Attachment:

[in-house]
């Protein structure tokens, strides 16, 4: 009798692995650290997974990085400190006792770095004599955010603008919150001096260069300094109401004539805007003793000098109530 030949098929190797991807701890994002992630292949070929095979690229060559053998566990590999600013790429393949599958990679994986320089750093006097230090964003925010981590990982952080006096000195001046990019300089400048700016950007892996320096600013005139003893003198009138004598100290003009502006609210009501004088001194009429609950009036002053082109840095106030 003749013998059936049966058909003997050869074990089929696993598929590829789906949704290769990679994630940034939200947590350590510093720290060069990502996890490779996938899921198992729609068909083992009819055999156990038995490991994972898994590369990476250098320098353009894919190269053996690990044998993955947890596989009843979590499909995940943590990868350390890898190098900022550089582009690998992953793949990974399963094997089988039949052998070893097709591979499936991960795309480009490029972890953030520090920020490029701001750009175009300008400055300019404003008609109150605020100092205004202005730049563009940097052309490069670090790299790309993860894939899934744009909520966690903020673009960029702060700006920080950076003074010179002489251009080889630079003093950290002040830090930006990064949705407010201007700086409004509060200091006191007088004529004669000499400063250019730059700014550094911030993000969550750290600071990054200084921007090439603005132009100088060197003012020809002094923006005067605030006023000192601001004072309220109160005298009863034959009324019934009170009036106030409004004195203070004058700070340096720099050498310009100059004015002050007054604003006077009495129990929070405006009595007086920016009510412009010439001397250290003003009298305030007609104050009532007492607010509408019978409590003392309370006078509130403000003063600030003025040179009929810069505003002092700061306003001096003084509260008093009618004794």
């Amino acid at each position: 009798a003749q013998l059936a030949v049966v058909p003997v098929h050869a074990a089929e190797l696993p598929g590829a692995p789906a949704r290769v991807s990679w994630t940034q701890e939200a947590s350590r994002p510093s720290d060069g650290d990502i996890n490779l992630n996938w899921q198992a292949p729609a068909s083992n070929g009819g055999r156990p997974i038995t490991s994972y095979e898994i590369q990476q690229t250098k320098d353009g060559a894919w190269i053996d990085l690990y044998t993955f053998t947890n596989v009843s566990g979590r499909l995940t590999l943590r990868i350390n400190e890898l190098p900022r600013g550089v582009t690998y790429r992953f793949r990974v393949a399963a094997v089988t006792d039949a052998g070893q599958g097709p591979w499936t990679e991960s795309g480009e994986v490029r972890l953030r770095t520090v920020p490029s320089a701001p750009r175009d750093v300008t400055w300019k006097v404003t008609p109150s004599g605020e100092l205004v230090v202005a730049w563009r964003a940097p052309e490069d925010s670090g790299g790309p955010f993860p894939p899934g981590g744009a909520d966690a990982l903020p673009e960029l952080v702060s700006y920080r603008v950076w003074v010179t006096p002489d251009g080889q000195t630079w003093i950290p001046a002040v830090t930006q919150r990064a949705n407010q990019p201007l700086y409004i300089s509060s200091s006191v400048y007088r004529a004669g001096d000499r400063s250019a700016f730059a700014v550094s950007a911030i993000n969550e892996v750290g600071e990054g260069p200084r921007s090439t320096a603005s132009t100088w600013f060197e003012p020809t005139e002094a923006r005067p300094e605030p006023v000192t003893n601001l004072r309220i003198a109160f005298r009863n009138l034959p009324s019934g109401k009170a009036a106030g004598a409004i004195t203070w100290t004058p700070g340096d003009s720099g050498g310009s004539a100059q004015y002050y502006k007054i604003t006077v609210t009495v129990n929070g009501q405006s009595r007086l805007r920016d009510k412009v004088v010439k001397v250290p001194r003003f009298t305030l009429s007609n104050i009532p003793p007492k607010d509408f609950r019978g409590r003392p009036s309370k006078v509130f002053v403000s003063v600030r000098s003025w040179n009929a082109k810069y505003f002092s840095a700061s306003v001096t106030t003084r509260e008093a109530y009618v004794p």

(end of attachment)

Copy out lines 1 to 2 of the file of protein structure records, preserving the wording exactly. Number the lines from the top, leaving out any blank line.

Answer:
[in-house]
């Protein structure tokens, strides 16, 4: 009798692995650290997974990085400190006792770095004599955010603008919150001096260069300094109401004539805007003793000098109530 030949098929190797991807701890994002992630292949070929095979690229060559053998566990590999600013790429393949599958990679994986320089750093006097230090964003925010981590990982952080006096000195001046990019300089400048700016950007892996320096600013005139003893003198009138004598100290003009502006609210009501004088001194009429609950009036002053082109840095106030 003749013998059936049966058909003997050869074990089929696993598929590829789906949704290769990679994630940034939200947590350590510093720290060069990502996890490779996938899921198992729609068909083992009819055999156990038995490991994972898994590369990476250098320098353009894919190269053996690990044998993955947890596989009843979590499909995940943590990868350390890898190098900022550089582009690998992953793949990974399963094997089988039949052998070893097709591979499936991960795309480009490029972890953030520090920020490029701001750009175009300008400055300019404003008609109150605020100092205004202005730049563009940097052309490069670090790299790309993860894939899934744009909520966690903020673009960029702060700006920080950076003074010179002489251009080889630079003093950290002040830090930006990064949705407010201007700086409004509060200091006191007088004529004669000499400063250019730059700014550094911030993000969550750290600071990054200084921007090439603005132009100088060197003012020809002094923006005067605030006023000192601001004072309220109160005298009863034959009324019934009170009036106030409004004195203070004058700070340096720099050498310009100059004015002050007054604003006077009495129990929070405006009595007086920016009510412009010439001397250290003003009298305030007609104050009532007492607010509408019978409590003392309370006078509130403000003063600030003025040179009929810069505003002092700061306003001096003084509260008093009618004794």